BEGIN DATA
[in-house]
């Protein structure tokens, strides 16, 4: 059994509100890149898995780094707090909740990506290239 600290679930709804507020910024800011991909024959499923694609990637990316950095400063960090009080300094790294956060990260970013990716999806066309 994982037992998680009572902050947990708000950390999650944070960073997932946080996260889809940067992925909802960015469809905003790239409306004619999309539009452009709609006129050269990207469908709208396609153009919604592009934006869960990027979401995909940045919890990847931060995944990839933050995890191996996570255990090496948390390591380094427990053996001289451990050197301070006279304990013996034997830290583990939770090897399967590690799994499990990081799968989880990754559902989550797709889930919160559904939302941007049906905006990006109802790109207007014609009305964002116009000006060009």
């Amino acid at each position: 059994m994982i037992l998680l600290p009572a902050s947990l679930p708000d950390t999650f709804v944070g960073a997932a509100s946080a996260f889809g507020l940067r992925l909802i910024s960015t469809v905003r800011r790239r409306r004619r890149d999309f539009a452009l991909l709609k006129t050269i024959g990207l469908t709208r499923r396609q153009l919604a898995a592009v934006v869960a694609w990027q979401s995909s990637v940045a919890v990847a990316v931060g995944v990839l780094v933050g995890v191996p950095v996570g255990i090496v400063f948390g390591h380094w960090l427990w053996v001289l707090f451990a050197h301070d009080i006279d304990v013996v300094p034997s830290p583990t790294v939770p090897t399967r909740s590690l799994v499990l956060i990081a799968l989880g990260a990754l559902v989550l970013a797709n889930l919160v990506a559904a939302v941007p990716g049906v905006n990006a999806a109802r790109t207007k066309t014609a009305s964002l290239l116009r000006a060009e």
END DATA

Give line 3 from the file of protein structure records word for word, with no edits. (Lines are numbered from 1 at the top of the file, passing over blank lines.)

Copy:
């Amino acid at each position: 059994m994982i037992l998680l600290p009572a902050s947990l679930p708000d950390t999650f709804v944070g960073a997932a509100s946080a996260f889809g507020l940067r992925l909802i910024s960015t469809v905003r800011r790239r409306r004619r890149d999309f539009a452009l991909l709609k006129t050269i024959g990207l469908t709208r499923r396609q153009l919604a898995a592009v934006v869960a694609w990027q979401s995909s990637v940045a919890v990847a990316v931060g995944v990839l780094v933050g995890v191996p950095v996570g255990i090496v400063f948390g390591h380094w960090l427990w053996v001289l707090f451990a050197h301070d009080i006279d304990v013996v300094p034997s830290p583990t790294v939770p090897t399967r909740s590690l799994v499990l956060i990081a799968l989880g990260a990754l559902v989550l970013a797709n889930l919160v990506a559904a939302v941007p990716g049906v905006n990006a999806a109802r790109t207007k066309t014609a009305s964002l290239l116009r000006a060009e």